NEW YORK, NY — 09/08/15 — 95 Percent of American Adults Agree That Children Should Have Their Own Books at Home, According to Recent Survey
JetBlue (NASDAQ: JBLU) today announced Detroit as the winner of its first-ever online #BookBattle. This was part of the airline’s award-winning Soar with Reading program. Since July, the public actively participated in an online competition by casting their votes for one of five cities — Detroit, Houston, Fort Lauderdale, Los Angeles, and New York — to determine which community would receive 100,000 new children’s books. Nearly 1.3 million online votes were cast and Detroit beat out the other cities receiving 48 percent of the votes to bring books to children in its city who need them most. Books will be distributed in 2016.
The announcement comes after a recent survey found that 95 percent of American adults agree that children should have their own books at home. The survey also found that 85 percent of U.S. adults agree that access to age-appropriate books in communities cannot be provided by schools alone.
Last year, JetBlue commissioned a study with education expert Dr. Susan Neuman and discovered book deserts in communities across the country. Book deserts are found in communities where children and their families have little or no access to purchase age-appropriate books. Results from Dr. Neuman’s 2014 study show that in low income communities, the majority of the children had limited access to purchase books to keep versus in middle income communities where access was plentiful. In Michigan’sHamtramck neighborhood, there was only one age-appropriate book available for every 42 children, while in the University District there was only one book for every 11 children.
“Our customers responded loud and clear that they wanted this book donation to go to Detroit. The Motor City received nearly half of the online votes,” said Icema Gibbs, JetBlue’s director of corporate social responsibility. “After hearing staggering statistics that children in Detroit had little access to purchase books, the community responded so we could help replenish this book desert. The best way to provide a lifelong love of learning is during early childhood, we are simply providing the means and access. We are making a direct impact by enabling the children of Detroit to build their own libraries at home and take pride in book ownership.”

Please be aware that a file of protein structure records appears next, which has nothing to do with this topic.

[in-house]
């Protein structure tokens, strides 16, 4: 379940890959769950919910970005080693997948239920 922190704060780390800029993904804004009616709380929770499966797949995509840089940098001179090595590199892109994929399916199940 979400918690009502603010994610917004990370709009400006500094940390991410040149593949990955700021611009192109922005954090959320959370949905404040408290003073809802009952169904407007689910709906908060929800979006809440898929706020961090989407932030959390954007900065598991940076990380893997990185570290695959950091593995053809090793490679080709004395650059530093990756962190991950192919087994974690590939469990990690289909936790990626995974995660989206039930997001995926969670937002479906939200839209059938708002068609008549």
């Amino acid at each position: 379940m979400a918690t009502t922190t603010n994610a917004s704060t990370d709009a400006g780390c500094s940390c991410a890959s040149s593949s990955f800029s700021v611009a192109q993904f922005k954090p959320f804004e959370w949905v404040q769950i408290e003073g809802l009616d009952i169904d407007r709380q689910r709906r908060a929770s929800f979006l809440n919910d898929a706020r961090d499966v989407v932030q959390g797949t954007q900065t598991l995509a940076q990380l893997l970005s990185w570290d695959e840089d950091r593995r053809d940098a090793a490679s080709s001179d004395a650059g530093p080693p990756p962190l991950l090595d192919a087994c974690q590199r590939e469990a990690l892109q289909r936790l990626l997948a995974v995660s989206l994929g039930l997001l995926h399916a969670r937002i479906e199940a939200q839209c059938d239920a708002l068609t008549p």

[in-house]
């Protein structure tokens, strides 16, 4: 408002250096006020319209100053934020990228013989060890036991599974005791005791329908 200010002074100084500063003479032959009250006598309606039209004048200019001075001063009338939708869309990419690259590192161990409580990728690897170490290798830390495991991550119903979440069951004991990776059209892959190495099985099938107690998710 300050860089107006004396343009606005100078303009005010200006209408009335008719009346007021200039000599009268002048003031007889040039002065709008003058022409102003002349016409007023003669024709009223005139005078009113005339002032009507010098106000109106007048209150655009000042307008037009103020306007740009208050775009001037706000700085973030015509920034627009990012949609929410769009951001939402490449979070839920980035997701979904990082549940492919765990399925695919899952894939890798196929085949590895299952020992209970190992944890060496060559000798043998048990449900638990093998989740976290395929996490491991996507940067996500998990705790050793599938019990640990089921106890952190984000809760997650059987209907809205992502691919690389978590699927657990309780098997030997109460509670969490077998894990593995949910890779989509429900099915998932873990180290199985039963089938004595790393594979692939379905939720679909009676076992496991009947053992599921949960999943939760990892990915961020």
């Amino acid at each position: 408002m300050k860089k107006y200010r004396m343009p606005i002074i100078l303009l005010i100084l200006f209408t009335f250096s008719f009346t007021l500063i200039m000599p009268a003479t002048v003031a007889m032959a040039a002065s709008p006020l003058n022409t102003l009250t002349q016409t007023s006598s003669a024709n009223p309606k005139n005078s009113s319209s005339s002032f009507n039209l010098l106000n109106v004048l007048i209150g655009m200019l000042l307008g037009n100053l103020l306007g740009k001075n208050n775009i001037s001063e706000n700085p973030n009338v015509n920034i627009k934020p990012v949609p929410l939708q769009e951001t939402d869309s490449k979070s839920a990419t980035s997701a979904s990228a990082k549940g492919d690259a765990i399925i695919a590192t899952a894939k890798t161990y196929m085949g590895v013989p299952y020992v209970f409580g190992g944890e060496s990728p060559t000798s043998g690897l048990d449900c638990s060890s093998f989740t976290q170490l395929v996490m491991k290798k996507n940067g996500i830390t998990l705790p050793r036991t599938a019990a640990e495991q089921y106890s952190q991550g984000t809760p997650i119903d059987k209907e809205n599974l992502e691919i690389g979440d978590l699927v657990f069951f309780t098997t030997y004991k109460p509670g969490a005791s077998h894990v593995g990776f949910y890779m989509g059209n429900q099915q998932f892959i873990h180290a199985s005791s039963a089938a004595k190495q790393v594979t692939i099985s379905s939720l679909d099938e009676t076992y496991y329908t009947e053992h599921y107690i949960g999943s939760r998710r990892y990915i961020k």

Earlier this summer, to combat the lack of books in Washington, D.C., JetBlue launched a pilot program that distributed free children’s books via vending machines to local residents. Washington, D.C. was chosen to launch this program after Dr. Neuman’s study found that the Anacostia neighborhood of D.C. is a large book desert, leaving residents little or no access to purchase age-appropriate children’s books. JetBlue’s book vending machines were placed in select locations in the community and allowed children to receive books, free of cost.
Since its launch in 2011, Soar with Reading has donated more than $1,250,000 worth of books to kids across the country. Soar with Reading was designed to encourage kids’ imaginations to take flight through reading and to get books into the hands of kids that need them most. JetBlue is proud to have partnered with Random House Children’s Books and Magic Tree House author Mary Pope Osborne as well as celebrity spokesperson Victoria Justice during the 2015 program.
For additional information on the online Book Battle or Soar with Reading program, please visit SoarwithReading.com.
ABOUT JETBLUE AIRWAYS
JetBlue is New York’s Hometown Airline™, and a leading carrier in Boston, Fort Lauderdale – Hollywood, Los Angeles (Long Beach), Orlando, and San Juan. JetBlue carries more than 32 million customers a year to 90 cities in the U.S., Caribbean, and Latin America with an average of 875 daily flights. For more information please visit JetBlue.com.
*This survey was conducted online within the United States by Harris Poll on behalf of JetBlue Airways from August 20-24, 2015 among 2,021 adults ages 18 and older. This online survey is not based on a probability sample and therefore no estimate of theoretical sampling error can be calculated. For complete survey methodology, including weighting variables, please contact Becky Brand at firstname.lastname@example.org.